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Words of Wisdom from the Class of 2023

Congratulations to the Class of 2023!

May 25, 2023

Throughout the end of May and the month of June, we are celebrating Drexel University’s Class of 2023! We are so proud of our graduating master’s and doctoral students and all that they have accomplished. In honor of Commencement, we asked three familiar faces at Drexel - Chukwuemeka Chikelu, Heather Krick, and London Thompson what advice they had for doctoral students in earlier stages of their degree, why they chose Drexel, and to share some of their favorite memories! 

Photo of Chukwuemeka ChikeluChukwuemeka Chikelu is graduating with a PhD in biomedical engineering from the School of Biomedical Engineering, Science and Health Systems. He is also the recipient of the President's Award for Best Three Minute Thesis (3MT®) from this year's Drexel Emerging Graduate Scholars Conference. After graduation, he will be heading to Columbia University as a Postdoctoral Researcher. Congratulations, Chukwuemeka!

What advice do you have for doctoral students, such as those in earlier stages or considering a doctoral program? What do you wish you had known when you started?

“Your admission into the program is evidence that you have what it takes to get the job done. Be patient during tough times. Always think of the PhD program as more of a marathon than a sprint. Research plans or tasks may appear vague early on but, trust me, they become clearer and form patterns over time. Understand your personality type and your work style and own it. For example, I typically demand a level of quality in my work probably due to my perfectionist tendencies. This means that spending time alone and meditation is critical to my ability to deliver, and so this holds pride of place in my time allotment. My physical health is also important in maintaining my mental health and so I get enough sleep and spend time in the gym. Once you understand what works for you, own it! Also, entertaining self-doubt, the feeling of unworthiness of being in the PhD program, and all other markers of the imposter syndrome were unnecessary and a mere waste of my time. Lacking clarity, especially in the early stages, is normal; all one should do is keep going.
For students considering pursuing doctoral studies, take as much time as you need to identify the subject area you wish to explore and delve into it for deeper understanding. The burning interest developed here is the drive you need to identify to ultimately chart your research course. Start strong to finish strong!”

Why did you choose Drexel to pursue your degree?

"Coincidence! I was working at a Philadelphia-based start-up company, Lia Diagnostics Inc., makers of the world’s first flushable pregnancy test kit. The company wished to explore the use of a procedure called “electrospinning” to improve the performance of their flagship product – Lia pregnancy test kit. Talks were held with a foremost expert, Dr. Caroline Schauer (my academic advisor) of Materials Science & Engineering. The project kicked off as a collaboration between the company and Dr. Schauer’s Natural Materials and Polymer Processing Lab, and eventually became the foundational work that would launch my doctoral study under Dr. Schauer’s guidance."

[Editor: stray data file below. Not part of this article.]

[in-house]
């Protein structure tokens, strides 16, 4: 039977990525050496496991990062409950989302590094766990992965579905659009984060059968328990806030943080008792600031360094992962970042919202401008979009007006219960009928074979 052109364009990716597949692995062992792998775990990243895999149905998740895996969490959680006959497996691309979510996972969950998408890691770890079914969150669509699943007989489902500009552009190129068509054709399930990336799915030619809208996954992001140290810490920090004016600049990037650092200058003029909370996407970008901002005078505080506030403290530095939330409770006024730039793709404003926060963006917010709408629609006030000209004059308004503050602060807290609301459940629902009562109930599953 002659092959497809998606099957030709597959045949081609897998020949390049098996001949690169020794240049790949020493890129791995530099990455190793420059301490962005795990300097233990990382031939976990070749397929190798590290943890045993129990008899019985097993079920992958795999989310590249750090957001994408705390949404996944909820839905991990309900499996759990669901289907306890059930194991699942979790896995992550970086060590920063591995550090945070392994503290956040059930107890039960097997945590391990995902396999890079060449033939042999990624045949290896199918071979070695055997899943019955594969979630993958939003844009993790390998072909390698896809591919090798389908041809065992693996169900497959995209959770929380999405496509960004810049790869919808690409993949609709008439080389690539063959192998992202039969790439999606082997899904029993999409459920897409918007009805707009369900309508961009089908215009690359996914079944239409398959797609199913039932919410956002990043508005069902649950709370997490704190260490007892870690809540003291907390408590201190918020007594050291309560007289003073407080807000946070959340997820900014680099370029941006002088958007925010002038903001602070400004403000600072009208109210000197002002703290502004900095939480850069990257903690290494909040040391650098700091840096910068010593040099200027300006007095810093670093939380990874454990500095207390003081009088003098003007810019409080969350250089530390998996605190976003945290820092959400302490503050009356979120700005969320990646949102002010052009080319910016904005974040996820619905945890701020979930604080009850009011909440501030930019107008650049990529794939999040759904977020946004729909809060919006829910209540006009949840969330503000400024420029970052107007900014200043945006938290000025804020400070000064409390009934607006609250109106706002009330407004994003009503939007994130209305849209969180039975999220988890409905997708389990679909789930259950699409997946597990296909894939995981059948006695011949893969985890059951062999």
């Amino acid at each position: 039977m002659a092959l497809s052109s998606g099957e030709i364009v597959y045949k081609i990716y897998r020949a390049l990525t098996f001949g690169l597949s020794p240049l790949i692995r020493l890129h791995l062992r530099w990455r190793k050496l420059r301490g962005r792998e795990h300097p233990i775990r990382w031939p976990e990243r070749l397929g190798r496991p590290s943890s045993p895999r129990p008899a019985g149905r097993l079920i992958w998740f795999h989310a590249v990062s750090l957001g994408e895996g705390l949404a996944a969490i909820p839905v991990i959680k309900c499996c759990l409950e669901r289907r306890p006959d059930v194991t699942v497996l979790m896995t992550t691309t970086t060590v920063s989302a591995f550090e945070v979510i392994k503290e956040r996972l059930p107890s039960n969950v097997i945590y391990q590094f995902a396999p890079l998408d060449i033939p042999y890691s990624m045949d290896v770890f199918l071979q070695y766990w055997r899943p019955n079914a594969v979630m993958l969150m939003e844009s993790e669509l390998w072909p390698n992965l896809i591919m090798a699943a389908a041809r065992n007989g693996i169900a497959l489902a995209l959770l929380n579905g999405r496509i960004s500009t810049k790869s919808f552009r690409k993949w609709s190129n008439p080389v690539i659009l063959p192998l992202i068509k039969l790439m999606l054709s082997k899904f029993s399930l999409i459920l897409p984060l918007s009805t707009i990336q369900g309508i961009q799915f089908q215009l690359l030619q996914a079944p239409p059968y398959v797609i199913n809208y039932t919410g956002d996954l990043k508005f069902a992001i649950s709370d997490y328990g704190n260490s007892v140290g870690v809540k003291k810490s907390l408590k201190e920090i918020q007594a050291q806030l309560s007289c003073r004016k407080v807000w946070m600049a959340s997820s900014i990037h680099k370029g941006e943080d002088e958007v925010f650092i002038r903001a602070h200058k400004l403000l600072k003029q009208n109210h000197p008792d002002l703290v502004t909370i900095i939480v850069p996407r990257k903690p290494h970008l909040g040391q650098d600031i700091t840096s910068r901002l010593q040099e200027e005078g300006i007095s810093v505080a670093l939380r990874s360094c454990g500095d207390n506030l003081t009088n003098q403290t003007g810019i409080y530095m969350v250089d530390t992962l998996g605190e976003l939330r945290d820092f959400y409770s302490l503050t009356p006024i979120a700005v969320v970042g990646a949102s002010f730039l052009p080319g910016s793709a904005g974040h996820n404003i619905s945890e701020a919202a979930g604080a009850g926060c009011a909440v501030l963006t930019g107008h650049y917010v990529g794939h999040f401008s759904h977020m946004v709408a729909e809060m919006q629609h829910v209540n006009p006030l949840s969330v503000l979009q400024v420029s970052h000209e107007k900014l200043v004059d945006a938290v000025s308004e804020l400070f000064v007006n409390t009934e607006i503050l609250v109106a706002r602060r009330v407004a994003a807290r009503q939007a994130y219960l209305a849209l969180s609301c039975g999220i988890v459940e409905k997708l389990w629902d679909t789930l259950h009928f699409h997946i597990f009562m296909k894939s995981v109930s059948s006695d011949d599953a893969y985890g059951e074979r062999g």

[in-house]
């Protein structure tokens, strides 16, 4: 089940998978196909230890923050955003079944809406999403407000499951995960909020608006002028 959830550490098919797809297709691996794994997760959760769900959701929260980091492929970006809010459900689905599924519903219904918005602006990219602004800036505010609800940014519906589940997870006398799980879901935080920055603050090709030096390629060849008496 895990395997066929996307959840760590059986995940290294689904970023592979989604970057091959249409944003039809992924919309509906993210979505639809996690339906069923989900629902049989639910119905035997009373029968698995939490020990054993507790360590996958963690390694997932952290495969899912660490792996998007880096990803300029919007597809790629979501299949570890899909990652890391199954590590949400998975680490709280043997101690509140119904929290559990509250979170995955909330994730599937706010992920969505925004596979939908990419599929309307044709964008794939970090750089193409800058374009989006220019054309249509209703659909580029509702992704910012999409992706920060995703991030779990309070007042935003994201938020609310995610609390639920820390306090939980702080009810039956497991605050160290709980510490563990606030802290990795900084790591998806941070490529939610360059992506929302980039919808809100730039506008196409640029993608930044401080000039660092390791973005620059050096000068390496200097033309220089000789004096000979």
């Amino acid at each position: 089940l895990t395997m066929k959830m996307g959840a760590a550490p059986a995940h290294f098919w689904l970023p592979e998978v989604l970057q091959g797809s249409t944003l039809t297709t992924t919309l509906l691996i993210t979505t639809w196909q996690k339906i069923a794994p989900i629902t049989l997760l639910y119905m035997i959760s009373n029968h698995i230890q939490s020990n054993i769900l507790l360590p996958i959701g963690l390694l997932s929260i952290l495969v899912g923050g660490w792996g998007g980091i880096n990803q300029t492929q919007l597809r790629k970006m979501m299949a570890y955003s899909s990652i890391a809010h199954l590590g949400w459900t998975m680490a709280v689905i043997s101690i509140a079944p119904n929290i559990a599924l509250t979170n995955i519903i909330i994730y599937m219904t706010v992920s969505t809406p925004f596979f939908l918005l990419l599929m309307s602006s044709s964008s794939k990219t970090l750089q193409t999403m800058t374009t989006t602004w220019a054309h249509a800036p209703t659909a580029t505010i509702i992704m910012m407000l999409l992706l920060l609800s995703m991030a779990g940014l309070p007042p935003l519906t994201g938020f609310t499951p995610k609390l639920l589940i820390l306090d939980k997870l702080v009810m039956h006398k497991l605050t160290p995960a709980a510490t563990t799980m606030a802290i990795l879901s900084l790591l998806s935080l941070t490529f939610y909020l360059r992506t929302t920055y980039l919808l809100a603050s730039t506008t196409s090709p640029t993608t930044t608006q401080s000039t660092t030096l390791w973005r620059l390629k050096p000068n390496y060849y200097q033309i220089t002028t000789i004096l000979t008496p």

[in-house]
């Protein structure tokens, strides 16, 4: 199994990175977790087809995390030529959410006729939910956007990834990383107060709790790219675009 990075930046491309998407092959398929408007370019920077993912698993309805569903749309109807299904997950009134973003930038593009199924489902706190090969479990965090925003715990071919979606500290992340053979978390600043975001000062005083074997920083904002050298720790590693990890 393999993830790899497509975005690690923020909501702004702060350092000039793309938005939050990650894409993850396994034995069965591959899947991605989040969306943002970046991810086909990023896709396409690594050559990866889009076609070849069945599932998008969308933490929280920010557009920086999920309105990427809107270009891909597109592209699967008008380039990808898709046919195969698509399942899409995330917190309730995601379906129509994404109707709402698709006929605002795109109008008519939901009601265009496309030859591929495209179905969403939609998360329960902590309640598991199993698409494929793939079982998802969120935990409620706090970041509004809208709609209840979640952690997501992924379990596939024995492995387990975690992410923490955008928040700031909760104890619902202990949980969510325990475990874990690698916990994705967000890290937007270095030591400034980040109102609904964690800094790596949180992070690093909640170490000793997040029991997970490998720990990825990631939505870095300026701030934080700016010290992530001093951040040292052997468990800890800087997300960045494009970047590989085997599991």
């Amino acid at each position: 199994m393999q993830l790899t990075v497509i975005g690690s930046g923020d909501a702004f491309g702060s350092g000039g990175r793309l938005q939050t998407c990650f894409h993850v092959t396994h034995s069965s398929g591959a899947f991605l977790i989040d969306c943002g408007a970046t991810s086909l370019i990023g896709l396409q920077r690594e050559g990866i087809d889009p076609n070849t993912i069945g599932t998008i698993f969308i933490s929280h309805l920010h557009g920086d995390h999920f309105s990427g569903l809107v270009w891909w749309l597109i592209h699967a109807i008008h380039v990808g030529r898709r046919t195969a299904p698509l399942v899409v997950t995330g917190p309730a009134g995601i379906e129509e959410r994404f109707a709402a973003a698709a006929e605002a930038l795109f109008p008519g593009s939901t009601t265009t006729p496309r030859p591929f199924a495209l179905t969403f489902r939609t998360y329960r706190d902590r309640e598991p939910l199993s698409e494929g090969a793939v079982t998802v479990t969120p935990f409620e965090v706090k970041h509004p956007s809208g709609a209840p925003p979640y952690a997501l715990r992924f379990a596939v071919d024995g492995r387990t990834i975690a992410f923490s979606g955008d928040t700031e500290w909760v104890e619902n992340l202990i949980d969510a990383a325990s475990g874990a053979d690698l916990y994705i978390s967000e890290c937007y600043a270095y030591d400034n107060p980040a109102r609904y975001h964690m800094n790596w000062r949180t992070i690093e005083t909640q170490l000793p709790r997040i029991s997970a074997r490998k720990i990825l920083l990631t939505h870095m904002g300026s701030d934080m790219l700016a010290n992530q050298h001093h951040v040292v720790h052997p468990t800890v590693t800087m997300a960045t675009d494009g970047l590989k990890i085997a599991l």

What is your favorite memory associated with Drexel?

"My PhD Defense. It was such a happy day! The defense was smooth, and my family and friends and lab mates celebrated with me afterward. I felt so loved. A close second was Drexel Shutting down campus in 2018 for the Eagles Super Bowl victory parade! So many happy people in the city in one day! It was a sight to behold.”

Photo of Heather KrickHeather Krick is graduating with a Doctor of Health Sciences (DHSc) degree from the College of Nursing and Health Professions. Heather is also the recipient of Third Place In-Person Oral Research Presentation from this year's Drexel Emerging Graduate Scholars Conference. Congratulations, Heather!

What advice do you have for doctoral students, such as those in earlier stages or considering a doctoral program? What do you wish you had known when you started?

"My advice is this - if it's not a "HELL YES!" ... it's a "HELL NO!" You are going to be approached with a lot of great opportunities for research and writing and projects and publishing, but you need to prioritize! This is not the time to be overwhelmed with too many things on your plate - do not just say yes to something because it 'sounds like a good opportunity' - those will come later and will be worth it when you actually have the time and energy to give your full attention. Only say yes to those opportunities that make you say, "HELL YES!"

Why did you choose Drexel to pursue your degree?

"I was also an undergraduate Dragon, so Drexel feels like home. Drexel's values align with mine, I'm used to the academic quarter system, and the minute I knew one of my favorite undergraduate professors could be my doctoral mentor, I was sold!"

What is your favorite memory associated with Drexel?

"Participating in the Drexel Food Lab! I couldn't wait to get back into the Lab when I returned as a Dragon, and my DHSc program allowed me to incorporate this hands-on food product development experience into my research. The Drexel Food Lab provided the tools and equipment for me to create something incredible with food, and with the help and expertise of faculty and students working in the Lab, I was able to develop innovative ways to improve health using delicious food!"